are at least, I assume, talking of a present attitude...
First you must imagine a workplace attitude and culture where "tools of the
trade" are not to be used by anyone who has not gone through the appropriate
apprenticeship, and you can then begin to understand why the instructor's
comments may not have been "totally wrong, as you stated.
My first job with a cabinet maker in England in the early 60's, I was
forbidden to use anything but the claw end of a hammer. It was a couple of
months before I convinced him that I could use a handsaw accurately and to
good effect. He _very_ grudgingly allowed that due to being short on
apprentices far enough along to get that particular job done.
My second job was in an aircraft factory where I was on "staff", wore a coat
and tie, had tea served to me on a table with a table cloth, all right next
to coverall attired "floor" workers, who had to fetch their own tea, sip it
on a bare table adjacent to mine ... and made twice the money I did.
Different "classes" of workers back in those days ... and woe betide me if I
had attempted to pick up a hacksaw out on the factory floor.
Oh, I understand the background (jest becuz i are Amurricun dont meen I
cain't reed gud nor travle), I just fail to see how that applies in the
context in which Andy quoted his instructor...
But, we can agree to disagree...
I understand those cultural nuances Swingman, and I've experienced
environments different from what we enjoy here at home, as well. There is a
difference though between what was allowed as a part of the job, on the work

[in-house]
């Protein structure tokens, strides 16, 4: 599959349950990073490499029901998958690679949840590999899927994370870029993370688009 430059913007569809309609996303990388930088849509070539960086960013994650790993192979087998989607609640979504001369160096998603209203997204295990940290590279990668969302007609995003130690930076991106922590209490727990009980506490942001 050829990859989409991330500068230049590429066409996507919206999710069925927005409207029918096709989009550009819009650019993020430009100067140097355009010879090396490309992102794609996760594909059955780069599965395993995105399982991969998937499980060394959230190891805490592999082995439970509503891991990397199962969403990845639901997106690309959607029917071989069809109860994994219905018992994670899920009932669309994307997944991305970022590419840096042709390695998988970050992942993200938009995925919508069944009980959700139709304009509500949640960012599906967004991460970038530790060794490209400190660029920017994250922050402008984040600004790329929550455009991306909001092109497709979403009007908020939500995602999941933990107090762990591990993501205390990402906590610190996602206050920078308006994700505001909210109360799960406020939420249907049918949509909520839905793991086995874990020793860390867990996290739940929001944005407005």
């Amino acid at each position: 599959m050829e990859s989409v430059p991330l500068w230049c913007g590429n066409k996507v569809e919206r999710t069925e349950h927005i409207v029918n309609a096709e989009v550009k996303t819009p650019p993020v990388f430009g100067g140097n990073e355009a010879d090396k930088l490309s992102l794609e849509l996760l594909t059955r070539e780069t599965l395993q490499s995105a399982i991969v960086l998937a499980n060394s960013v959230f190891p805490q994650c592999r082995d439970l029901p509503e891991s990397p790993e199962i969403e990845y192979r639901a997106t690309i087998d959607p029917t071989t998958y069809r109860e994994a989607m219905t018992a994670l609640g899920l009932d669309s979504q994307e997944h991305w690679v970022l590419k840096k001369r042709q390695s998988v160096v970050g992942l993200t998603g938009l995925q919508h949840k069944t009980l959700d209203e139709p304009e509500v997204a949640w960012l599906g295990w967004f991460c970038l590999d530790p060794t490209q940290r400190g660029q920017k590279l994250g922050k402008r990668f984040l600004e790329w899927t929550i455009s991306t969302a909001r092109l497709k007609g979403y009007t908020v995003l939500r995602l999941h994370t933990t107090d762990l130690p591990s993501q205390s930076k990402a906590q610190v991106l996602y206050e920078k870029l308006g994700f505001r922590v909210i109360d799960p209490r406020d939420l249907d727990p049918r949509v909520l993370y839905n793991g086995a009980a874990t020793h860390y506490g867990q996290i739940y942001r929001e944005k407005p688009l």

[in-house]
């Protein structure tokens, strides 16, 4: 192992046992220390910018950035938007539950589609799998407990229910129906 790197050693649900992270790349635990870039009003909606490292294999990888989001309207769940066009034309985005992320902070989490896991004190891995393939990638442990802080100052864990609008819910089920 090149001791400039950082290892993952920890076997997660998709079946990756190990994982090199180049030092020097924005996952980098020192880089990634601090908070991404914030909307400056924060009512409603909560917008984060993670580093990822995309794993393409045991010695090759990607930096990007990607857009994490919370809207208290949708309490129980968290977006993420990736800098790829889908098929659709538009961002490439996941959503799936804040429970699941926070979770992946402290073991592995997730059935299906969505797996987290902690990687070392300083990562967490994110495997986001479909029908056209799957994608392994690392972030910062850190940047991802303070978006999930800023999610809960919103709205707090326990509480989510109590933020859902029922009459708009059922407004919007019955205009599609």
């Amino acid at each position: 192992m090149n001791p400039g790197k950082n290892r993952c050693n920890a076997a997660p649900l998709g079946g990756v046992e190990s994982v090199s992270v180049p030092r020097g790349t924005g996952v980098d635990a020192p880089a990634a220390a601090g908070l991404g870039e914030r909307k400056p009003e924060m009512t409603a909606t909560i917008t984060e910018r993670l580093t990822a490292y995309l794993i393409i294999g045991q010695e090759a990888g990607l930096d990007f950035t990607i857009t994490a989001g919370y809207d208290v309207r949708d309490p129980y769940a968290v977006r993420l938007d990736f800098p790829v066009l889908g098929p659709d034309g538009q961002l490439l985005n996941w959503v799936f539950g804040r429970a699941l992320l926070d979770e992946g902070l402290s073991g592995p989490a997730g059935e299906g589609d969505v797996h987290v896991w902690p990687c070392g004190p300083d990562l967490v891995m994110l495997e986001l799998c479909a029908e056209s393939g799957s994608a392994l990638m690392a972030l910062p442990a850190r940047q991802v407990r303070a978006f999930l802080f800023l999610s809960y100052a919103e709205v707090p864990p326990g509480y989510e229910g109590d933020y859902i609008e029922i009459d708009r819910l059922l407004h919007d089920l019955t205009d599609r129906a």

floor, even back then, and what really existed in people's lives. Even back
then, kids worked with tools outside of the workplace, albeit they hadn't
completed any apprenticship. The whole conversation has not been about the
rules of closed shops and shop rules, it's been about kids learning and
doing. I agree with Duane that the instructor was wrong in what he said,
regarless of the cultural environment at the time. Beyond that, this is
2004 and not some other time in history when things were different.
You scare me Larry. I didn't see a picture there where they were doing
anything unsafe. Push sticks on a router table is not one of the best ideas
I've ever heard. Hands inches from the bit? Yeah - it's called
woodworking. It requires control in order to be safe. Look at what they
are routing and suggest a safer alternative.
I too don't see any glaring safety hazards. Some of the kids in the
background(s) didn't have their safety glasses on...but I'm sure they've
been told umteen times. Table saw guards and spliters in place. No long
sleeves or long hair evident. I noticed some have hearing aides but one
might wonder why they don't wear the muffs to preserve what little hearing
they might still have.
Larry(...not the original poster)
"Ryan using a vibrator..."
I have to agree with others here, other than the photographer running
around doing flash photography while the kids are in the middle of
operations I don't see anything to get in a twist about. I hope they
warned them a flash was coming before they fired up the machine.